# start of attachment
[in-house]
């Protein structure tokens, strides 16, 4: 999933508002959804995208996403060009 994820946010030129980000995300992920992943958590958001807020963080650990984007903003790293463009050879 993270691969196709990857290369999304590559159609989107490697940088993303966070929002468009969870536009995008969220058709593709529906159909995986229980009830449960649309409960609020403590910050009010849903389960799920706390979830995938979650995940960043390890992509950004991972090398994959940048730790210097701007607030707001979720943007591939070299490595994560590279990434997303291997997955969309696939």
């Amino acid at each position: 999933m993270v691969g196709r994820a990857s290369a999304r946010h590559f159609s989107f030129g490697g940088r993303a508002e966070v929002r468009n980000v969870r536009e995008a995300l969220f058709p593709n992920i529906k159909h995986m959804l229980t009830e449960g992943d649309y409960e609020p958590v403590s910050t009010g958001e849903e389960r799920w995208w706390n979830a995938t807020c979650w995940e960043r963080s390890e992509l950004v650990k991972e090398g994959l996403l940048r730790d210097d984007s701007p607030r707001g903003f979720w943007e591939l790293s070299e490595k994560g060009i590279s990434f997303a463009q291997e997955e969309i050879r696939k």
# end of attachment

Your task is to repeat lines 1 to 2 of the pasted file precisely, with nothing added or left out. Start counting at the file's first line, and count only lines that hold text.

[in-house]
């Protein structure tokens, strides 16, 4: 999933508002959804995208996403060009 994820946010030129980000995300992920992943958590958001807020963080650990984007903003790293463009050879 993270691969196709990857290369999304590559159609989107490697940088993303966070929002468009969870536009995008969220058709593709529906159909995986229980009830449960649309409960609020403590910050009010849903389960799920706390979830995938979650995940960043390890992509950004991972090398994959940048730790210097701007607030707001979720943007591939070299490595994560590279990434997303291997997955969309696939």